Wood doors and windows occupy a unique niche relative to competing imported products. At present, the majority of doors and windows imported into the United States are manufactured in Canada. According to the Census Bureau, some $950 million of doors and windows were imported from Canada in 2006. Roughly $490 million of these, or about 50 percent, were made of wood. Imports from Canada have grown modestly over time, with Canadian door and window exports to the United States having increased by roughly 40 percent since 2002. Chinese door and window exports to the United States, meanwhile, have increased by nearly 560 percent during the same period, to a 2006 level of roughly $270 million. While Canadian door and window sales are currently higher, Chinese companies are clearly poised to grow their market share rapidly, at the expense of U.S. and Canadian companies alike. 

There is some good news in the trade statistics, at least for wood window manufacturers. Of the $270 million in doors and windows exported from China to the U.S. in 2006, roughly $100 million of these, about 38 percent, were made of wood. The chart below illustrates the breakdown of Chinese door and window imports by material type. The vast majority of the wood products imported from China are doors, primarily entry doors. Only about one percent of the wood imports from China were windows.

Chinese companies have penetrated the wood window market more slowly because it is a more customized market than the wood door market. The types of projects for which Chinese production is the most competitive include long runs of highly uniform products. 

Challenges for Wood Products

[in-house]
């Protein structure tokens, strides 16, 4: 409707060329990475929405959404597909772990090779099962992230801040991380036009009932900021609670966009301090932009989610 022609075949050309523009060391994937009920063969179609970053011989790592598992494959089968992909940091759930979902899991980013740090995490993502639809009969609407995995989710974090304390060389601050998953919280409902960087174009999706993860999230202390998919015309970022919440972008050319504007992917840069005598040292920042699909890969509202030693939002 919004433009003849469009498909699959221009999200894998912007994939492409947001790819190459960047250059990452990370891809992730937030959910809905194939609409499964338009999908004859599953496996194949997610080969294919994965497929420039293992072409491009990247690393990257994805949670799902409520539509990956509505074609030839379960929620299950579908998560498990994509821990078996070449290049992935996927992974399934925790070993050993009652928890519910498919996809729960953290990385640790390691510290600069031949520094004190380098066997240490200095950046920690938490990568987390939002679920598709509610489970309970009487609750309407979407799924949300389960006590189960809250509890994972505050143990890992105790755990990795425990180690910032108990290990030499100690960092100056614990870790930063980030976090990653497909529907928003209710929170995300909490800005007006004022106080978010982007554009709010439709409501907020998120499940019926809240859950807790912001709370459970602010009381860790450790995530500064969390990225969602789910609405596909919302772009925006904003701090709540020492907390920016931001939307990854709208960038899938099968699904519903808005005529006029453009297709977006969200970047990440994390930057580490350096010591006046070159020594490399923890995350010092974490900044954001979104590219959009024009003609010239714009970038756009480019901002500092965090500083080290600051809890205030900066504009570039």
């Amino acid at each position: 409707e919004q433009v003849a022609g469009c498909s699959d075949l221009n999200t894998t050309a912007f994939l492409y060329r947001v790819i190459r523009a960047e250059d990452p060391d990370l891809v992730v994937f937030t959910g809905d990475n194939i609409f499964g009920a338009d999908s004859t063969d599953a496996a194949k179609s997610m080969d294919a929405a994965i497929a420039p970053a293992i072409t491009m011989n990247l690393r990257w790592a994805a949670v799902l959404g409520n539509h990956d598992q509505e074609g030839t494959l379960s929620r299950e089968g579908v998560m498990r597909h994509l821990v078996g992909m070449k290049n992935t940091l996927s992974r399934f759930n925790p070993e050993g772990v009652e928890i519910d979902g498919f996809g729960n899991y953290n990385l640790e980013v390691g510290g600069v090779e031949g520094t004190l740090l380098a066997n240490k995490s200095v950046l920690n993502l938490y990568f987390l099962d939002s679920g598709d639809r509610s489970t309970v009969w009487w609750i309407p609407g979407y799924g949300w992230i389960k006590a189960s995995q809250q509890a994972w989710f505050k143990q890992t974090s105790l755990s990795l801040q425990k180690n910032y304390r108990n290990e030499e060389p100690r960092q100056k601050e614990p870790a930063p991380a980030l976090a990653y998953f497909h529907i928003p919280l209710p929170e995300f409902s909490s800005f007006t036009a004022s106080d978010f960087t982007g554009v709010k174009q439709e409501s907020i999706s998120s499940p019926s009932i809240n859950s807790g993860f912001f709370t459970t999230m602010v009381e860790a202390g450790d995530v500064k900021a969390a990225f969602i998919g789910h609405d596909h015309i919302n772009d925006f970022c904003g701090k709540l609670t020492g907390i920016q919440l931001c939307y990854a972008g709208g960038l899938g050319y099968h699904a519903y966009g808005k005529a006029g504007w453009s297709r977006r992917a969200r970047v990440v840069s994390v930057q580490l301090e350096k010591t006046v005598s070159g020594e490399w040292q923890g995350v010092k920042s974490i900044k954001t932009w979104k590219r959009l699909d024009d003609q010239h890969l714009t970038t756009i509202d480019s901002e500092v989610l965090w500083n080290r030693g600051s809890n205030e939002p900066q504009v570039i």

The wood door and window market, of course, is not without its unique challenges and obstacles. Working with wood requires a great deal of care and a unique skill set. If a nearly finished product is routed, sanded or cut improperly, it can wind up in the scrap bin rather than on a delivery truck. Because of the use of exotic woods, such as mahogany and other hardwoods, wood doors and windows join a host of other products that come under pressure because of environmental concerns. In addition to environmental issues, using exotic grades of wood brings associated risks regarding scarcity of supply and high price volatility. Another challenge faced by wood door and window manufacturers comes in the form of regulations regarding airborne sawdust. The standards and requirements for airborne sawdust are only likely to continue to increase in the future, as are the healthcare costs for sawdust-related respiratory complications. These considerations are particularly important when chemically-treated specialty lumber is being used. 

Trends - Transactions
There are companies already operating within the wood segment that seek to grow by acquisition because it can accelerate a company’s growth more rapidly than growing organically. 

We have also encountered companies that are not currently manufacturing wood products but that are exploring the option of acquiring a wood door or window manufacturer. This is a perfectly sensible strategy, but not one that has been executed frequently in the past. Historically, such a material crossover has only occurred in the case of very large companies, such as the purchase by Andersen of Silver Line Windows. The benefit to a non-wood company of buying a wood manufacturer is that, in addition to rounding out the product line, it often provides access to a higher-priced segment of the market. 

What to Expect
Door and window manufacturers are weathering the housing downturn, along with all other building products companies. Continued strong merger and acquisition and plant expansion activity in the door and window industry, though, indicate a persistent level of long-term bullishness on the part of industry participants. As the housing market recovers toward the end of 2007, aggressive wood door and window manufacturers should be able to take advantage of their unique positioning in the market to continue to prosper. 

Michael Collins is with Jordan, Knauff & Company, an investment banking firm that specializes in the door and window industry.